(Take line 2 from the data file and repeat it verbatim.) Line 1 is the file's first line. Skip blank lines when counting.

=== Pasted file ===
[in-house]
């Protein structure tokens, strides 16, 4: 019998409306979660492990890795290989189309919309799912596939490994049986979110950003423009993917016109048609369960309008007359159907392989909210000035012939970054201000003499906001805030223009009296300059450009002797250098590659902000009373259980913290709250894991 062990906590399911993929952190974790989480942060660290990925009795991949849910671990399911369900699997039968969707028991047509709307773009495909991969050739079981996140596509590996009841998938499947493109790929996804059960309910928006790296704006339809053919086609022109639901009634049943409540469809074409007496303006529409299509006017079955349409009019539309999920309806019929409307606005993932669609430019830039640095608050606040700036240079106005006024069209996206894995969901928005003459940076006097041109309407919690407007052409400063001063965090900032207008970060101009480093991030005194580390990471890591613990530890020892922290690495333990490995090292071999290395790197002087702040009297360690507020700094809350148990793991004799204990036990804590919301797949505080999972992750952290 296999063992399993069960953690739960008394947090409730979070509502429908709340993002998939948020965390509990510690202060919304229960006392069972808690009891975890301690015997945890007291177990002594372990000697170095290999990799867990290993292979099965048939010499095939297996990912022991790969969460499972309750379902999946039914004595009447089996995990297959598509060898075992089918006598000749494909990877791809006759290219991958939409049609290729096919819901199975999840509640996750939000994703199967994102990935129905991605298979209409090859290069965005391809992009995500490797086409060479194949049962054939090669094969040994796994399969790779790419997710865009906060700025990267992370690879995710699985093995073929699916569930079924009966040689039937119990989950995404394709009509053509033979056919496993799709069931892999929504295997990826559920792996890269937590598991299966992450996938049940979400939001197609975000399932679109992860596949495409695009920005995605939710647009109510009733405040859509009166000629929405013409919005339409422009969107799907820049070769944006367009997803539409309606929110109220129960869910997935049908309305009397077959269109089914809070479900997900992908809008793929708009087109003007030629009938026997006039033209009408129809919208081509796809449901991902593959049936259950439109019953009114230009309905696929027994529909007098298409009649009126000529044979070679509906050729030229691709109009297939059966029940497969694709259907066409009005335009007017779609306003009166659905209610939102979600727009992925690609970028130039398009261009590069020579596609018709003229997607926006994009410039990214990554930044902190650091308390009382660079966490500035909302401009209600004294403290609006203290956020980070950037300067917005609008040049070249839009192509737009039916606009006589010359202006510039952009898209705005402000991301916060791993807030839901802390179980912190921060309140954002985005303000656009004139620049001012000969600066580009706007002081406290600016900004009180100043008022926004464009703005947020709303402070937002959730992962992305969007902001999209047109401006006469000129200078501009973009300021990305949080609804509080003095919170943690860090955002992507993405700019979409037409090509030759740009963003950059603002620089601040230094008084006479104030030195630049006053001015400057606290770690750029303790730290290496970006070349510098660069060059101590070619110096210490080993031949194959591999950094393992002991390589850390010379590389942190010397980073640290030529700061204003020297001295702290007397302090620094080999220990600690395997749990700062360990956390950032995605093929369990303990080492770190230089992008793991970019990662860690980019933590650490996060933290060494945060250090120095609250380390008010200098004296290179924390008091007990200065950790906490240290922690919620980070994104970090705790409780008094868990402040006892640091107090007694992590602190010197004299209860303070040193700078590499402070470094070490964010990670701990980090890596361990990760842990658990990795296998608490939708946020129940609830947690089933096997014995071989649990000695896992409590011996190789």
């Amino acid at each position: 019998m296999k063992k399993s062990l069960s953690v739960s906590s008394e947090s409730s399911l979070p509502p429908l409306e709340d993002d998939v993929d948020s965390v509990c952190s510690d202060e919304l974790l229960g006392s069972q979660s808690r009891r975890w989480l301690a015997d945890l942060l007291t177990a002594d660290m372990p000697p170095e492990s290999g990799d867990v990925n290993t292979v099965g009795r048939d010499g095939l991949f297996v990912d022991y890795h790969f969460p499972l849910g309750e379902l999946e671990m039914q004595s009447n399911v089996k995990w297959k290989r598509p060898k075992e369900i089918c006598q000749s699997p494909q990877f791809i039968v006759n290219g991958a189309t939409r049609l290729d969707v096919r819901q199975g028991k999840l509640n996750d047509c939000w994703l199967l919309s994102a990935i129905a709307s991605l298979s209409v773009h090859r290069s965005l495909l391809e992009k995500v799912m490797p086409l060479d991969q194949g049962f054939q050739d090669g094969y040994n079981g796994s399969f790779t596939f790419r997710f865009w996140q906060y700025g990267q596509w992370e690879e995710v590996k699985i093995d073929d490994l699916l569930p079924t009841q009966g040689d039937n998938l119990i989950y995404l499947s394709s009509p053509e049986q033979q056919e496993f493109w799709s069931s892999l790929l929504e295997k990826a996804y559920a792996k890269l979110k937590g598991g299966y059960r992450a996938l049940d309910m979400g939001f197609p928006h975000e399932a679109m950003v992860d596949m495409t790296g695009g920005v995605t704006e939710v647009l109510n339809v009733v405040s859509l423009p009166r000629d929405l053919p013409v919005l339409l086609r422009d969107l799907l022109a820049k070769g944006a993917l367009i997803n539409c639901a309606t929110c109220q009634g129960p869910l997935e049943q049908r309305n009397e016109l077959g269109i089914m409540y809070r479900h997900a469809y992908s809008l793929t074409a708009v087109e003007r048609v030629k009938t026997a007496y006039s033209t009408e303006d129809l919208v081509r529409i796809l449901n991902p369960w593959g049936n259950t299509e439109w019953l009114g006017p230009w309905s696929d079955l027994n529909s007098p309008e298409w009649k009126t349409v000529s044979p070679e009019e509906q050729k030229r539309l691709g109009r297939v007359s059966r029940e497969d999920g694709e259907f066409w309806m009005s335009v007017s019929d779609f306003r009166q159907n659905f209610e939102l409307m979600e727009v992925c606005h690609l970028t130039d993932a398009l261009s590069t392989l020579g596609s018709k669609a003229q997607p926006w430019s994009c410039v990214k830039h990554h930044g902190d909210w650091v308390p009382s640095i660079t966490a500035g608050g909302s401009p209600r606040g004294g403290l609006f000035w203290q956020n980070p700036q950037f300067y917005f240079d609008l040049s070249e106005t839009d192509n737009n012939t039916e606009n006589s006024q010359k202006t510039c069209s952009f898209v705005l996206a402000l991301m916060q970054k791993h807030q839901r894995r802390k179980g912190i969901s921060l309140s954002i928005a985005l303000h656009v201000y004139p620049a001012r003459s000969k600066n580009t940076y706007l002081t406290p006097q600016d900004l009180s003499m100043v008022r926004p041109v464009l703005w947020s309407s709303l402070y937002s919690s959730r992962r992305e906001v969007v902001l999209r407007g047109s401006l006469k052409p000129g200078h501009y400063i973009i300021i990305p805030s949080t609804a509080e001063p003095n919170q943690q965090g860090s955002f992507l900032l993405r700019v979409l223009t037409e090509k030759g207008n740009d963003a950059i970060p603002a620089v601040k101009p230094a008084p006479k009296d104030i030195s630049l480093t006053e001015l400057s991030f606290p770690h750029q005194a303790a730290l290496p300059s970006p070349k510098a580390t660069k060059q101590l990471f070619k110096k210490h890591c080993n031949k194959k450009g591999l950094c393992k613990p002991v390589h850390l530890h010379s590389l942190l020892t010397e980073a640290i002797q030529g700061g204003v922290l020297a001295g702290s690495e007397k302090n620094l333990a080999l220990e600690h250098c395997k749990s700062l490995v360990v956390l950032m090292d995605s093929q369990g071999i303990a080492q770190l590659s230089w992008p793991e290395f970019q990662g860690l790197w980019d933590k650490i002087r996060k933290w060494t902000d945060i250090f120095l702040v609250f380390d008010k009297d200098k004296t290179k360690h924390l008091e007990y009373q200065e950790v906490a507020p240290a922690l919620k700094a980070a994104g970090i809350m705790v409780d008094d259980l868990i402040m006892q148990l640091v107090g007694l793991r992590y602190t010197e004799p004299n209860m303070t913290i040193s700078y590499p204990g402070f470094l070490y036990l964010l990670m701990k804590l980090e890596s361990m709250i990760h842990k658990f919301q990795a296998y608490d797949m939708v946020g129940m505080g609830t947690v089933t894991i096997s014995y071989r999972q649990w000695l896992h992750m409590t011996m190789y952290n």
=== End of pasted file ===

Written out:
């Protein structure tokens, strides 16, 4: 019998409306979660492990890795290989189309919309799912596939490994049986979110950003423009993917016109048609369960309008007359159907392989909210000035012939970054201000003499906001805030223009009296300059450009002797250098590659902000009373259980913290709250894991 062990906590399911993929952190974790989480942060660290990925009795991949849910671990399911369900699997039968969707028991047509709307773009495909991969050739079981996140596509590996009841998938499947493109790929996804059960309910928006790296704006339809053919086609022109639901009634049943409540469809074409007496303006529409299509006017079955349409009019539309999920309806019929409307606005993932669609430019830039640095608050606040700036240079106005006024069209996206894995969901928005003459940076006097041109309407919690407007052409400063001063965090900032207008970060101009480093991030005194580390990471890591613990530890020892922290690495333990490995090292071999290395790197002087702040009297360690507020700094809350148990793991004799204990036990804590919301797949505080999972992750952290 296999063992399993069960953690739960008394947090409730979070509502429908709340993002998939948020965390509990510690202060919304229960006392069972808690009891975890301690015997945890007291177990002594372990000697170095290999990799867990290993292979099965048939010499095939297996990912022991790969969460499972309750379902999946039914004595009447089996995990297959598509060898075992089918006598000749494909990877791809006759290219991958939409049609290729096919819901199975999840509640996750939000994703199967994102990935129905991605298979209409090859290069965005391809992009995500490797086409060479194949049962054939090669094969040994796994399969790779790419997710865009906060700025990267992370690879995710699985093995073929699916569930079924009966040689039937119990989950995404394709009509053509033979056919496993799709069931892999929504295997990826559920792996890269937590598991299966992450996938049940979400939001197609975000399932679109992860596949495409695009920005995605939710647009109510009733405040859509009166000629929405013409919005339409422009969107799907820049070769944006367009997803539409309606929110109220129960869910997935049908309305009397077959269109089914809070479900997900992908809008793929708009087109003007030629009938026997006039033209009408129809919208081509796809449901991902593959049936259950439109019953009114230009309905696929027994529909007098298409009649009126000529044979070679509906050729030229691709109009297939059966029940497969694709259907066409009005335009007017779609306003009166659905209610939102979600727009992925690609970028130039398009261009590069020579596609018709003229997607926006994009410039990214990554930044902190650091308390009382660079966490500035909302401009209600004294403290609006203290956020980070950037300067917005609008040049070249839009192509737009039916606009006589010359202006510039952009898209705005402000991301916060791993807030839901802390179980912190921060309140954002985005303000656009004139620049001012000969600066580009706007002081406290600016900004009180100043008022926004464009703005947020709303402070937002959730992962992305969007902001999209047109401006006469000129200078501009973009300021990305949080609804509080003095919170943690860090955002992507993405700019979409037409090509030759740009963003950059603002620089601040230094008084006479104030030195630049006053001015400057606290770690750029303790730290290496970006070349510098660069060059101590070619110096210490080993031949194959591999950094393992002991390589850390010379590389942190010397980073640290030529700061204003020297001295702290007397302090620094080999220990600690395997749990700062360990956390950032995605093929369990303990080492770190230089992008793991970019990662860690980019933590650490996060933290060494945060250090120095609250380390008010200098004296290179924390008091007990200065950790906490240290922690919620980070994104970090705790409780008094868990402040006892640091107090007694992590602190010197004299209860303070040193700078590499402070470094070490964010990670701990980090890596361990990760842990658990990795296998608490939708946020129940609830947690089933096997014995071989649990000695896992409590011996190789």